THC is a single cannabinoid contained in medical marijuana. THC does not equal medical marijuana and cannot be a substitute for it. Marinol is a pharmaceutical industry concoction that makes many patients feel ill and includes only THC. Prohibitionists and law enforcement officials will tell you that marijuana in its natural form is dangerous, especially today's marijuana because it includes higher levels of THC and less of other cannabinoids that reduce the euphoric high. Their alternative is the legal pill Marinol that is made of 100% THC. Seems just a tad bit disingenuous to say today's marijuana, which tops out at around 20% THC, is more dangerous and then offer 100% THC as an alternative. So are they recommending a safer, legal alternative to medical marijuana or stumping for the pharmaceutical industry? Follow the money.

Snarf Oscar Boondoggle

Mon, Mar 14, 2011 : 5:22 a.m.

i ';d sure like a cite for the potency %x stats above ... 20 % ... 100 % ... ????


Tue, Mar 8, 2011 : 7:41 p.m.

Naturally occurring Cannabinoids are just beginning to be studied. There is a lot of potential for medical discovery from this simple plant.


Tue, Mar 8, 2011 : 6:32 p.m.

I don't agree with the stipulation that ALL drug felons can't run dispensaries, but I'm very grateful that the council took the time to listen and have come to a decision that does not attempt to thwart the law we voted for. The mmj law doesn't allow drug felons to be caregivers so not allowing them to run dispensary is in line with the spirit of the law. The council is proving that they are willing to listen and research mmj thoroughly before they pass an ordinance that affects the well being of many sick patients... if only other cities would follow suit and stop trying to overrule the voting public. I'm so glad that my community is a shining example of how to do this right.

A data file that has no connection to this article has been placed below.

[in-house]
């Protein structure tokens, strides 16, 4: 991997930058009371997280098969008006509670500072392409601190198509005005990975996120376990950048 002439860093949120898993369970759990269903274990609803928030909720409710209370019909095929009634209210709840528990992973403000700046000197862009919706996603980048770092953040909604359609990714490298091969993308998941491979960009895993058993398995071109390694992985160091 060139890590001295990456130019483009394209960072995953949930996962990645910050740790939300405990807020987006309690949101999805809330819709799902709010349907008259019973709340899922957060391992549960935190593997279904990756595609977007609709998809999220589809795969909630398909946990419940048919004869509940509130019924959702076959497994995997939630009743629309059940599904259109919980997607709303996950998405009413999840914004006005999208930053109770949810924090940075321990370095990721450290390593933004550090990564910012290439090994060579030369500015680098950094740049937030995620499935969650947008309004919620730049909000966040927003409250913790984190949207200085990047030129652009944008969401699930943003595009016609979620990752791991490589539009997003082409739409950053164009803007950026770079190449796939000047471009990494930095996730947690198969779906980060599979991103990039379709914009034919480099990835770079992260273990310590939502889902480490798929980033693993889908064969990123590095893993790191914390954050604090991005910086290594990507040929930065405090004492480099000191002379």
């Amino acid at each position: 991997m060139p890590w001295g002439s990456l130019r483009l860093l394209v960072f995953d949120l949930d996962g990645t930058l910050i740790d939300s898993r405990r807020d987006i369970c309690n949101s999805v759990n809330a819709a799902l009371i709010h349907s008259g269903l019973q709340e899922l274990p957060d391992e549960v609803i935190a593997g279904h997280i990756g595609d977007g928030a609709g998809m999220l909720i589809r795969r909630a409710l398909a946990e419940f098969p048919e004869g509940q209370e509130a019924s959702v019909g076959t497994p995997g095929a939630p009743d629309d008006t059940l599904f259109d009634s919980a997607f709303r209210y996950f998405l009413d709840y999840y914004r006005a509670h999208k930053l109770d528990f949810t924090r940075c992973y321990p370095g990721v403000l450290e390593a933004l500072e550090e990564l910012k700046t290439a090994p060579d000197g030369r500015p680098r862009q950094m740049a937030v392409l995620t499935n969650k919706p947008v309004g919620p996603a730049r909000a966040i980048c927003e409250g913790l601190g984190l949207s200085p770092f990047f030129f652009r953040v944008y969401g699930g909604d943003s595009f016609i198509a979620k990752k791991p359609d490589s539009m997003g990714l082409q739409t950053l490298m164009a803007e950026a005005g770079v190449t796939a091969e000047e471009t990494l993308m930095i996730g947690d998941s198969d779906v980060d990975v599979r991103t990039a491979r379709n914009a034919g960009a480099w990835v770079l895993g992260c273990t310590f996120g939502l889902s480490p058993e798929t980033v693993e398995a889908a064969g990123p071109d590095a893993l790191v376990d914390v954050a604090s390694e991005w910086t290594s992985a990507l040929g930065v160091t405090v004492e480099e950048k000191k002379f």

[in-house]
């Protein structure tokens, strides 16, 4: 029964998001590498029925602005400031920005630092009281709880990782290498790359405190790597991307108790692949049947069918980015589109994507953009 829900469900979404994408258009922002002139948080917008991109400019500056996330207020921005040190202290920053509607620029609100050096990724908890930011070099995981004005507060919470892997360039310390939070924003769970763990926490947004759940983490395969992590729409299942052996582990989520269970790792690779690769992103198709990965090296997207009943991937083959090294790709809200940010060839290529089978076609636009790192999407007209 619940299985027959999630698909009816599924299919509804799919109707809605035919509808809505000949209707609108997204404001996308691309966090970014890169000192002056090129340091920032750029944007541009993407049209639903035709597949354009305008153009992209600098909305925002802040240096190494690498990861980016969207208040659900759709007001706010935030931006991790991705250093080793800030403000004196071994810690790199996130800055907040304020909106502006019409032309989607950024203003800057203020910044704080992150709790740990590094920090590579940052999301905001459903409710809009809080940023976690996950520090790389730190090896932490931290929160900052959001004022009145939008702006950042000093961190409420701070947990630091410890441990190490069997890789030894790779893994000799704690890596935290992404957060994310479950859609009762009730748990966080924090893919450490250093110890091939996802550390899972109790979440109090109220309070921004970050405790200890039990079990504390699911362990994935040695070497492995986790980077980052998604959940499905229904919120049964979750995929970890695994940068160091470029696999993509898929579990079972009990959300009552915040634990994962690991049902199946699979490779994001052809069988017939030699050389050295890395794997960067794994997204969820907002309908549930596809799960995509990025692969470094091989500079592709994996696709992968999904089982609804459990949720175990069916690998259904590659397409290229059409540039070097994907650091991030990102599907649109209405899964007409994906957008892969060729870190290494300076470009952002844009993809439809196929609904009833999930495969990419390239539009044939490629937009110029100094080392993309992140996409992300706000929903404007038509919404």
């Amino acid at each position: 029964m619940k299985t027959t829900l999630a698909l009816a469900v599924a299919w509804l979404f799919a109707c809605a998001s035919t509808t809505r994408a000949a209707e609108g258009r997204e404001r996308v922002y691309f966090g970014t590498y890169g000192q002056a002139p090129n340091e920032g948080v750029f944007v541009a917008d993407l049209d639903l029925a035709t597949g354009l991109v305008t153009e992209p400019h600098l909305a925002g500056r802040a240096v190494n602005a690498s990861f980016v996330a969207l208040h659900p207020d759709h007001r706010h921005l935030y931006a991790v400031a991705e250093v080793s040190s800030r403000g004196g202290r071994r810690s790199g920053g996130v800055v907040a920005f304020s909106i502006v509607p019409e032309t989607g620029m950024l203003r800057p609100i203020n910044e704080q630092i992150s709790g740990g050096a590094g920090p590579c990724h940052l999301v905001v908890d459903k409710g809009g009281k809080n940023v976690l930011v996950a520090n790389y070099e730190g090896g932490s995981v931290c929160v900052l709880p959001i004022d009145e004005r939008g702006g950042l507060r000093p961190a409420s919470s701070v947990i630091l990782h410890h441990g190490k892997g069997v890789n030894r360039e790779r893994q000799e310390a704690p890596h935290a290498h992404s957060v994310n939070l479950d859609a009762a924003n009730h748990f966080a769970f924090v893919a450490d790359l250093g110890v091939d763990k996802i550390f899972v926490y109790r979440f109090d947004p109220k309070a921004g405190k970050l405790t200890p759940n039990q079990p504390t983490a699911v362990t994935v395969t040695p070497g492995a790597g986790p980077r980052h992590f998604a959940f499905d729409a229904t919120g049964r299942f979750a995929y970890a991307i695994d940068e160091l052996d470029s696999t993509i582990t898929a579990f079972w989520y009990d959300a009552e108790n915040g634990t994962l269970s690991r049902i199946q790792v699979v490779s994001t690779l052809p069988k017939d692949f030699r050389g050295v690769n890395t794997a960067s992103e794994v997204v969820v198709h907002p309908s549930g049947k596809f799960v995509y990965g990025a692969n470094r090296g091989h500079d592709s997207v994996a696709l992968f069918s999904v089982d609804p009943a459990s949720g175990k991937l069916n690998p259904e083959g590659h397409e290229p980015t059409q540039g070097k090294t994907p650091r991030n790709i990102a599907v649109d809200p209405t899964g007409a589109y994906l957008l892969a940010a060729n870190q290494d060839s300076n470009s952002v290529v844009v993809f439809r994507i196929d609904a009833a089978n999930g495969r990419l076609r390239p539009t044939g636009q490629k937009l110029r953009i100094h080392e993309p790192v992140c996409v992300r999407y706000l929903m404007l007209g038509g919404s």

Edward Vielmetti

Tue, Mar 8, 2011 : 6:32 p.m.

@grye, here's more information about Dronabinol (trade name Marinol), from PubMed Health: <a href="" rel='nofollow'></a> Depending on the formulation, it's either a Schedule I or a Schedule III controlled substance, according to the &quot;FDA Law Blog&quot;, published by attorneys Hyman, Phelps &amp; McNamara, PC; <a href="" rel='nofollow'></a> which puts it in the company of drugs for which there are substantial regulatory hurdles in actually getting a prescription filled.


Tue, Mar 8, 2011 : 6:23 p.m.

Why is it that patients who think they need marijuana have not tried the legal drug marinol to relieve their symptoms? Smoking marijuana can create other health issues from by products where as the legal synthetic drug only has the specific ingredient needed. I contend those that use marijuana for the recreational high (since there is no other reason to use marijuana) have convinced the general public that only smoking marijuana can relieve the issues for cancer patients. I think the legal drug should be utilized first.


Tue, Mar 8, 2011 : 6:36 p.m.

THC is one cannabinoid. The medical effect patients seek is the result of a complex relationship between several cannabinoids. THC is not the most important of this group... CBD is. Marinol does not include CBD. Simple as that. Additionally, have you paid the full cost of a prescription drug recently? I can buy enough cannabis to last me 3 months with the money my great aunt used to spend on medication for a week.